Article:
The structure of musical scales has been proposed to reflect universal acoustic principles based on simple integer ratios. However, some studying tuning in small samples of non-Western cultures have argued that such ratios are not universal but specific to Western music. To address this debate, we applied an algorithm that could automatically analyze and cross-culturally compare scale tunings to a global sample of 50 music recordings, including both instrumental and vocal pieces. Although we found great cross-cultural diversity in most scale degrees, these preliminary results also suggest a strong tendency to include the simplest possible integer ratio within the octave (perfect fifth, 3:2 ratio, ~700 cents) in both Western and non-Western cultures. This suggests that cultural diversity in musical scales is not without limit, but is constrained by universal psycho-acoustic principles that may shed light on the evolution of human music.
Recently I have published a small library on github called JGaborator. The library calculates fine grained constant-Q spectral representations of audio signals quickly from Java. The calculation of a Gabor transform is done by a C++ library named Gaborator. A Java native interface (JNI) bridge to the C++ Gaborator is provided. A combination of Gaborator and a fast FFT library (such as pfft) allows fine grained constant-Q transforms at a rate of about 200 times real-time on moderate hardware. It can serve as a front-end for several audio processing or MIR applications.
While the gaborator allows reversible transforms, only a forward transform (from time domain to the spectral domain) is currently supported from Java.A spectral visualization tool for sprectral information is part of this package. See below for a screenshot:
Claims made in many Music Information Retrieval (MIR) publications are hard to verify due to the fact that (i) often only a textual description is made available and code remains unpublished – leaving many implementation issues uncovered; (ii) copyrights on music limit the sharing of datasets; and (iii) incentives to put effort into reproducible research – publishing and documenting code and specifics on data – is lacking. In this article the problems around reproducibility are illustrated by replicating an MIR work. The system and evaluation described in ‘A Highly Robust Audio Fingerprinting System’ is replicated as closely as possible. The replication is done with several goals in mind: to describe difficulties in replicating the work and subsequently reflect on guidelines around reproducible research. Added contributions are the verification of the reported work, a publicly available implementation and an evaluation method that is reproducible.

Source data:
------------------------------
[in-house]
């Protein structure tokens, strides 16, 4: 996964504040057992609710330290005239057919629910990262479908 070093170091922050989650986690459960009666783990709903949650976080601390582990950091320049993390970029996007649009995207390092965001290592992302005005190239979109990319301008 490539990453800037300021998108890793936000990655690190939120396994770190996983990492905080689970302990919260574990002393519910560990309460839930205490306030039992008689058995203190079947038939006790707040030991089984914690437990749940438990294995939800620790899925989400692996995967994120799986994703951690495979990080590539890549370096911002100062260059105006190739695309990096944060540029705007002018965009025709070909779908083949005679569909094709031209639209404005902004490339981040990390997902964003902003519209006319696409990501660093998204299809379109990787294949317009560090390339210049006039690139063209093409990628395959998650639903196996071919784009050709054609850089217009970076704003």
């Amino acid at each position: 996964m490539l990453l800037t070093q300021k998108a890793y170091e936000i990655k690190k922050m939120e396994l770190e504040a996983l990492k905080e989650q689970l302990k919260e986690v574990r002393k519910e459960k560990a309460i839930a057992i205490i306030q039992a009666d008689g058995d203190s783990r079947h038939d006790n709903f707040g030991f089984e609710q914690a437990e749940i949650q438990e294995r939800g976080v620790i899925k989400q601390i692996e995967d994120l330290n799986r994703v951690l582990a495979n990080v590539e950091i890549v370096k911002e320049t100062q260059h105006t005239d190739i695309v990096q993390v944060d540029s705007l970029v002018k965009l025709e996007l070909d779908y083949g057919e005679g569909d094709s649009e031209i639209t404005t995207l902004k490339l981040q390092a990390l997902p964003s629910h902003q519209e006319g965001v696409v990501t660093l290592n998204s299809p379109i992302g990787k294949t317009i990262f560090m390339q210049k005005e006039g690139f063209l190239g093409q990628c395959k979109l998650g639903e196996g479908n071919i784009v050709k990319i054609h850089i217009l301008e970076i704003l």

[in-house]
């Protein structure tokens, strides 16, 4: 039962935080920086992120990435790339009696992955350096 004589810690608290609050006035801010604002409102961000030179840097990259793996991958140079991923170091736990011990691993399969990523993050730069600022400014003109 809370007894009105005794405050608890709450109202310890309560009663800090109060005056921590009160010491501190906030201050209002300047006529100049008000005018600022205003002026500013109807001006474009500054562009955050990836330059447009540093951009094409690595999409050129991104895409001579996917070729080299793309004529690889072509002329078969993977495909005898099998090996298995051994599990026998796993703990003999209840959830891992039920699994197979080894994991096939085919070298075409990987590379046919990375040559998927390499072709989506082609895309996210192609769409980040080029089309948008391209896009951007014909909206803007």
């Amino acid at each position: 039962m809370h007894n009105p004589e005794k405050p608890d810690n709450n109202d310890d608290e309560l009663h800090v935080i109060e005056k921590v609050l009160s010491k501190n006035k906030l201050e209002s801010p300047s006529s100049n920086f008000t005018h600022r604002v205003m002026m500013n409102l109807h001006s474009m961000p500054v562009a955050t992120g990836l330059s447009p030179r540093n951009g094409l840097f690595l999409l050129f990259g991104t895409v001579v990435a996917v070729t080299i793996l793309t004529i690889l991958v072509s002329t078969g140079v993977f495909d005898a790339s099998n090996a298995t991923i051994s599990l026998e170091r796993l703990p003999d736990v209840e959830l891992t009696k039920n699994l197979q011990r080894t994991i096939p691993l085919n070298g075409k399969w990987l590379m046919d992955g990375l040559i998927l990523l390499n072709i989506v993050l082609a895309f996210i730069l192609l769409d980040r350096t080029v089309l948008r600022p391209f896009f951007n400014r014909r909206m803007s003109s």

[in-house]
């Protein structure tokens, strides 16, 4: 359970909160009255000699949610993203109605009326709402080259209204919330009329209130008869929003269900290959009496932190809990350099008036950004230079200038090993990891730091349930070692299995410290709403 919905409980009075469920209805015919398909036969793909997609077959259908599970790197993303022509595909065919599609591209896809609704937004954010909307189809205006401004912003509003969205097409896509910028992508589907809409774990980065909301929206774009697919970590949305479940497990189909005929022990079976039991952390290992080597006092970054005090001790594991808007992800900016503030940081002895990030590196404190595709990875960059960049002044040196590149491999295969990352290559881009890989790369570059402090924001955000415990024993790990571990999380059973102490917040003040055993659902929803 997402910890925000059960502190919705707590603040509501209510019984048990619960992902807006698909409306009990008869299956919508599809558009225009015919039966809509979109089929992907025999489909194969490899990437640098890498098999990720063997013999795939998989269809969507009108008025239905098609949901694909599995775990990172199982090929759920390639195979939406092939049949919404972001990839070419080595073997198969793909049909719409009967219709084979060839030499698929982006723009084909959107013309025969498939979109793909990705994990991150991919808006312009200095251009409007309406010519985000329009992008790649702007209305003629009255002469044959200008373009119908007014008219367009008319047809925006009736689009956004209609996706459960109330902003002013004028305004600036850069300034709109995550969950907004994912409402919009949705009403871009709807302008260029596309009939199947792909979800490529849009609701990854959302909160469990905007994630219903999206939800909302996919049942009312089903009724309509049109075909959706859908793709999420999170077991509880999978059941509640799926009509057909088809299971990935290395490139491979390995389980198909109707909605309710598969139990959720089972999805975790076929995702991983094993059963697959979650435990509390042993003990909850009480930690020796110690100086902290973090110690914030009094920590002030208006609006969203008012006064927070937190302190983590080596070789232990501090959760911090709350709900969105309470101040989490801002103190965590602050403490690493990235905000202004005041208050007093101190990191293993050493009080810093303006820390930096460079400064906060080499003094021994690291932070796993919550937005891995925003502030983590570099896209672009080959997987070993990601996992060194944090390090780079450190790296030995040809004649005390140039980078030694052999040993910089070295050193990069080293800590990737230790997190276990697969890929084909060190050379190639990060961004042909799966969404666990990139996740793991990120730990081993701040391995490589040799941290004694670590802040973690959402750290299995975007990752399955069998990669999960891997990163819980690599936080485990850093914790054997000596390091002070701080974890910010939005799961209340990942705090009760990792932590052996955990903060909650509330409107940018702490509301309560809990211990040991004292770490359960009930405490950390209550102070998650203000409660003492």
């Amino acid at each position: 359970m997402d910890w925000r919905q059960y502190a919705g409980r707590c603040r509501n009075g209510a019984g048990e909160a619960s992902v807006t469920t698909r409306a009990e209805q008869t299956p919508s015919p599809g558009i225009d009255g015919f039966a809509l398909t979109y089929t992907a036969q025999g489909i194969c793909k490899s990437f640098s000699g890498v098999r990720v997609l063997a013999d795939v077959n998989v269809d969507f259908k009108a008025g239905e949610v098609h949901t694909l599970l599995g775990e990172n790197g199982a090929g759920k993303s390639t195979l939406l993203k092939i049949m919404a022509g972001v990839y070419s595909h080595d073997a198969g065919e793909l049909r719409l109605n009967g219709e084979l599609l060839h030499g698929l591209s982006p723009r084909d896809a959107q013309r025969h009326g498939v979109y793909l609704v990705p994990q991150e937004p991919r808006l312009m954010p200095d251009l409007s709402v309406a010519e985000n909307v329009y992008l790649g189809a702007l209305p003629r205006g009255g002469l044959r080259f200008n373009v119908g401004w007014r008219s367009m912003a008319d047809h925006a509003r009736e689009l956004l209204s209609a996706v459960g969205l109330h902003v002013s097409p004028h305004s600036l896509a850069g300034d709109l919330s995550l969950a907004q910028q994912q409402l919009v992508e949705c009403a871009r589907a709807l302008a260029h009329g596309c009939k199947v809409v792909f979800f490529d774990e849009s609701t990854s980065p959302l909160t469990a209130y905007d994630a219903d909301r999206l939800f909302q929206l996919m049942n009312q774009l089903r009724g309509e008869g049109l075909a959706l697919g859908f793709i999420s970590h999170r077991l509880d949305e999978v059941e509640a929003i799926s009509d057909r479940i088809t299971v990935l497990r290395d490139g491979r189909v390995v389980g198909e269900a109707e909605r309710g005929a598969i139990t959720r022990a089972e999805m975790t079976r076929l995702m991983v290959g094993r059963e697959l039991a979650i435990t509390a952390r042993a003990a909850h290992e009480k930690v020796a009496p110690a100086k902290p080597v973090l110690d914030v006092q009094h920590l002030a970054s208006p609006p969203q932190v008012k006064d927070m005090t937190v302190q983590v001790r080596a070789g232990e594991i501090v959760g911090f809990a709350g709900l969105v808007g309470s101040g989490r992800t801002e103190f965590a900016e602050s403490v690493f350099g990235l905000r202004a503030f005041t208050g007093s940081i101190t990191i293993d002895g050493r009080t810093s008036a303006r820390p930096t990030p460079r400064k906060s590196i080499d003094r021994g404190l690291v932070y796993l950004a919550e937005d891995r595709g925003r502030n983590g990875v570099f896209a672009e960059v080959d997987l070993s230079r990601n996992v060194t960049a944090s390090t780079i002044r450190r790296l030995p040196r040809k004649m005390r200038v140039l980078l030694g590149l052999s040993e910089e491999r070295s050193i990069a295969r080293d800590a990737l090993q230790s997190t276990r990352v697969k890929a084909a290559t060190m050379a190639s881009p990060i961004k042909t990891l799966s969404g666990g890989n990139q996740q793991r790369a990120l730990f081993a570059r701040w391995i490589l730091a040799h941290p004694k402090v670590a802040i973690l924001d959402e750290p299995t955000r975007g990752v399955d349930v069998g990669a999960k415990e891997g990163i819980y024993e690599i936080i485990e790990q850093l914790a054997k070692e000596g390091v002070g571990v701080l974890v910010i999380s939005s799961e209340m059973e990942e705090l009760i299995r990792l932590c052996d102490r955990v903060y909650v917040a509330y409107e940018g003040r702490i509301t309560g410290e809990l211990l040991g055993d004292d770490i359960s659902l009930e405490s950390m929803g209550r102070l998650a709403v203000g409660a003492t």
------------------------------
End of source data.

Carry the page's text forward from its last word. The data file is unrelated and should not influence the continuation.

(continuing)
A philologist’s approach to heritage is traditionally based on the curation of documents, such as text, audio and video. However, with the advent of interactive multimedia, heritage becomes floating and volatile, and not easily captured in documents. We propose an approach to heritage that goes beyond documents. We consider the crucial role of institutes for interactive multimedia (as motor of a living culture of interaction) and propose that the digital philologist’s task will be to promote the collective/shared responsibility of (interactive) documenting, engage engineering in developing interactive approaches to heritage, and keep interaction-heritage alive through the education of citizens.
I was kindly invited by SoundCloud to give a presentation on “Acoustic fingerprinting in research”. The presentation took place during one of the “MIR Meetups” in Berlin on Monday, April 23, 2018. Before my presentation there was a presentation by Derek and Josh (both SoundCloud engineers) detailing the state of the internal fingerprinting system of SoundCloud.
During my presentation I gave an overview of various applications of acoustic fingerprinting in a music research environment and detailed how these applications can be handled and are implemented in Panako: an open source fingerprinting system
Below the slides used during the presentation can be found: